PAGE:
“Like I said, Samuel.” Her tone stopped him in his tracks. “You fucked up. Nothing personal, but I think what we learned tonight for the umteenth time is that your way has not been working. The way I see it, you have three options, which is a lot better than you had five minutes ago.
“One:I walk away right now and you finish whatever business you had on that ledge. Unprefered option. Two: I give you a 3000 credit gift to catch a shuttle back to your shitty existence, dodging gangsters and debts. Maybe you rebuild, maybe you figure it out, but ultimately we know where that road leads. That way just brings you right back here to that ledge and we’re back to option one. Or option three: You come with me, I get you cleaned up and a good night of sleep. Then in the morning, we make something out of you. Something that means something more than stealing your food and living a life that we both know that you don’t really believe in. I apologize, but that’s all you have.”
The only feeling that coursed over Draughton’s body was numbness. She was right. Everything she said. He was in a cycle. Maybe it didn’t take him over the edge this time, but next time surely would. If not, definitely the time after that. It was a form of hell. It always ended on the edge of a roof looking down into the city. The last heavy rush of the booze whispered him a bitter thought: The only ones who talk you down are the ones who need you. But being needed was a feeling Draughton hadn’t felt in a long time. Could he trust her? He didn’t really have a choice.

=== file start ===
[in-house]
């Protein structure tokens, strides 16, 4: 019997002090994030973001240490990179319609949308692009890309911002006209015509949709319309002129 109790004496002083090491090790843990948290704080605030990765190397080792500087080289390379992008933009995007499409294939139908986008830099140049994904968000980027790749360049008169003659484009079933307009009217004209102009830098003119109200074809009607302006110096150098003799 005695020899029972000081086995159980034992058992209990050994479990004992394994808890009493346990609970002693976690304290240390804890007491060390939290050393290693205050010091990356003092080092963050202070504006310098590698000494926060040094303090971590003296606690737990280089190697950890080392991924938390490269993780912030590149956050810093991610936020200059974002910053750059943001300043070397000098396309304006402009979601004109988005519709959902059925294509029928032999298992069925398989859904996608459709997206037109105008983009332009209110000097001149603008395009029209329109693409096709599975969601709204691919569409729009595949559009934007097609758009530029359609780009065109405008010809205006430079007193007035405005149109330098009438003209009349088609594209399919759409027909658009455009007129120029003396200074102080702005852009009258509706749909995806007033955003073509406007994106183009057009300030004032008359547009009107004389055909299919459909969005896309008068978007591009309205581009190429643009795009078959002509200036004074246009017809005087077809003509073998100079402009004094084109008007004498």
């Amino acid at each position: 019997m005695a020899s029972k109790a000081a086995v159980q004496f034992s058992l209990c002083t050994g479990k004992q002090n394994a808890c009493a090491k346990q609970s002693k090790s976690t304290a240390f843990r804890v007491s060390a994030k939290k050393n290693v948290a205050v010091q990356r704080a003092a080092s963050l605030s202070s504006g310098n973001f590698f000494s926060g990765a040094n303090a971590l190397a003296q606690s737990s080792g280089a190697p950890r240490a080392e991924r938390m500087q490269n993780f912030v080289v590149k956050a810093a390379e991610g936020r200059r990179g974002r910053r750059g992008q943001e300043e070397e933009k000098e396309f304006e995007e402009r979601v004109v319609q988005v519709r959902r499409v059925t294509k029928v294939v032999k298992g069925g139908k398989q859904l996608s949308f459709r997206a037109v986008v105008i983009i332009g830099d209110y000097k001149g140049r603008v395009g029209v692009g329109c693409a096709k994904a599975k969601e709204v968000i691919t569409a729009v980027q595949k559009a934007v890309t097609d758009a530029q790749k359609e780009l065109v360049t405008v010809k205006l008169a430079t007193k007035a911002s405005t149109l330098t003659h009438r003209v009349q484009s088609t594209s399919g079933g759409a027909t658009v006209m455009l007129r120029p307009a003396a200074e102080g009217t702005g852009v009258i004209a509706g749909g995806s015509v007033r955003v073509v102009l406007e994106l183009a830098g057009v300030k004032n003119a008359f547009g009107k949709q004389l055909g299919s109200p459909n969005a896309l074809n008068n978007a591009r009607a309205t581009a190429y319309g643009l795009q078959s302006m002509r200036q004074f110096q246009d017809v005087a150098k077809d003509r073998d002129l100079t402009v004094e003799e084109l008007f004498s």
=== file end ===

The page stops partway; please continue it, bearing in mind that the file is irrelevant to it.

“You calling me desperate?” he said.
“Yes,” she said, almost sad, but stern of face. She flicked her cigarette and straightened her bag. She looked like she was ready to go.
He looked down into his lap and closed his eyes. The smell of vomit soaked his clothes and beard. “Put me up for the night,” Draughton said. “Get me off world and let me get something to eat. Then, I’m out in the morning.”
“Can do,” Olivia said. She walked to him and extended her hand.
Draughton stared at the white glove and up at Olivia. He shook his head in either disbelief or disappointment, or some emotion that he didn’t really know how to name at the moment. “Fucking A.” Begrudgingly, he took it and she helped him to his feet.